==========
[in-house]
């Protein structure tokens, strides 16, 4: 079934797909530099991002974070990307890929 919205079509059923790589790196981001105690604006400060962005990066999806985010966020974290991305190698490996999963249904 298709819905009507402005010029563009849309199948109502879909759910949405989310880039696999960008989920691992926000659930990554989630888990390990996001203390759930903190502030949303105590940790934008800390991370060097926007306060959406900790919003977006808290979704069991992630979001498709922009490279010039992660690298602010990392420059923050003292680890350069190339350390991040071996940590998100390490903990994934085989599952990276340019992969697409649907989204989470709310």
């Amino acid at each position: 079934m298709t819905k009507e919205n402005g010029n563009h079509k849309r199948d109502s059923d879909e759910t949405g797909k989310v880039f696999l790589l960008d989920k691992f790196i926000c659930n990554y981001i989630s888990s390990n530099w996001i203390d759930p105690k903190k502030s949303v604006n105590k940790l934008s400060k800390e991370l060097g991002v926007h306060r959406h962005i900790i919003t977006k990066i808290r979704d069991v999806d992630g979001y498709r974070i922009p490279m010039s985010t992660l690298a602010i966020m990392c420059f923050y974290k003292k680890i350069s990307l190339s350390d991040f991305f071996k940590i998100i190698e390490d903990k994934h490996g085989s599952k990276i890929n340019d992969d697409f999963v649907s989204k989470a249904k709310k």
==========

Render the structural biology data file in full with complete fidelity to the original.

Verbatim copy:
[in-house]
């Protein structure tokens, strides 16, 4: 079934797909530099991002974070990307890929 919205079509059923790589790196981001105690604006400060962005990066999806985010966020974290991305190698490996999963249904 298709819905009507402005010029563009849309199948109502879909759910949405989310880039696999960008989920691992926000659930990554989630888990390990996001203390759930903190502030949303105590940790934008800390991370060097926007306060959406900790919003977006808290979704069991992630979001498709922009490279010039992660690298602010990392420059923050003292680890350069190339350390991040071996940590998100390490903990994934085989599952990276340019992969697409649907989204989470709310």
């Amino acid at each position: 079934m298709t819905k009507e919205n402005g010029n563009h079509k849309r199948d109502s059923d879909e759910t949405g797909k989310v880039f696999l790589l960008d989920k691992f790196i926000c659930n990554y981001i989630s888990s390990n530099w996001i203390d759930p105690k903190k502030s949303v604006n105590k940790l934008s400060k800390e991370l060097g991002v926007h306060r959406h962005i900790i919003t977006k990066i808290r979704d069991v999806d992630g979001y498709r974070i922009p490279m010039s985010t992660l690298a602010i966020m990392c420059f923050y974290k003292k680890i350069s990307l190339s350390d991040f991305f071996k940590i998100i190698e390490d903990k994934h490996g085989s599952k990276i890929n340019d992969d697409f999963v649907s989204k989470a249904k709310k």